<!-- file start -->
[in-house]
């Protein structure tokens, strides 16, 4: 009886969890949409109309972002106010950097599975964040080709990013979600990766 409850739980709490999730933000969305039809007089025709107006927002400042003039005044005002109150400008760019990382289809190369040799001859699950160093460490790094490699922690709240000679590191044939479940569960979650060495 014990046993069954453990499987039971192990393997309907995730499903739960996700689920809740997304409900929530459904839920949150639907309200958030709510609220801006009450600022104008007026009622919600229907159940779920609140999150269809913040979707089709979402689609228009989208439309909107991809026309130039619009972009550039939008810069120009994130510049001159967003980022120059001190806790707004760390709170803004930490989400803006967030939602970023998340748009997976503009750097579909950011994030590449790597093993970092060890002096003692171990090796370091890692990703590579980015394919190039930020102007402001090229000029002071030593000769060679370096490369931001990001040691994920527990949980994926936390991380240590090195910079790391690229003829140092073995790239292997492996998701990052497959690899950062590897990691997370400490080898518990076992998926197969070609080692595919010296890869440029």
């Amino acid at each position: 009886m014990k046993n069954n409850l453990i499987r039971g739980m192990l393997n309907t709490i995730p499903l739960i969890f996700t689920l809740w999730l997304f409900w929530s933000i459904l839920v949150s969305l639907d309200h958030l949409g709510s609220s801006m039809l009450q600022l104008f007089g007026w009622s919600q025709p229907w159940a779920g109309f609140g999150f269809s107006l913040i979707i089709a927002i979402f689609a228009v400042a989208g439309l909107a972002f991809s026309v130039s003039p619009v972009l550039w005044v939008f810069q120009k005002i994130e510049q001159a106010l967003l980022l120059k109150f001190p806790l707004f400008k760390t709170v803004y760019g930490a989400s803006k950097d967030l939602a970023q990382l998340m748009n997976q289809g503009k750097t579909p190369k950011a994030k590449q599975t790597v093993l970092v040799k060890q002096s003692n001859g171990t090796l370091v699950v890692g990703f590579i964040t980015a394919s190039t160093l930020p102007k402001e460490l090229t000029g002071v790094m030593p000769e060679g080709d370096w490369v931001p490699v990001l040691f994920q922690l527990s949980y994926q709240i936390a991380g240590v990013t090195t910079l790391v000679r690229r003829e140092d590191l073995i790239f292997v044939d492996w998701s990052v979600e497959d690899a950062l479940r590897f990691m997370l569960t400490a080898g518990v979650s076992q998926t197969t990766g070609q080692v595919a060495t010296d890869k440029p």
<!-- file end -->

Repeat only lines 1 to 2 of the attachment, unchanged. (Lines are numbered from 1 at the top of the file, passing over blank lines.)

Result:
[in-house]
């Protein structure tokens, strides 16, 4: 009886969890949409109309972002106010950097599975964040080709990013979600990766 409850739980709490999730933000969305039809007089025709107006927002400042003039005044005002109150400008760019990382289809190369040799001859699950160093460490790094490699922690709240000679590191044939479940569960979650060495 014990046993069954453990499987039971192990393997309907995730499903739960996700689920809740997304409900929530459904839920949150639907309200958030709510609220801006009450600022104008007026009622919600229907159940779920609140999150269809913040979707089709979402689609228009989208439309909107991809026309130039619009972009550039939008810069120009994130510049001159967003980022120059001190806790707004760390709170803004930490989400803006967030939602970023998340748009997976503009750097579909950011994030590449790597093993970092060890002096003692171990090796370091890692990703590579980015394919190039930020102007402001090229000029002071030593000769060679370096490369931001990001040691994920527990949980994926936390991380240590090195910079790391690229003829140092073995790239292997492996998701990052497959690899950062590897990691997370400490080898518990076992998926197969070609080692595919010296890869440029």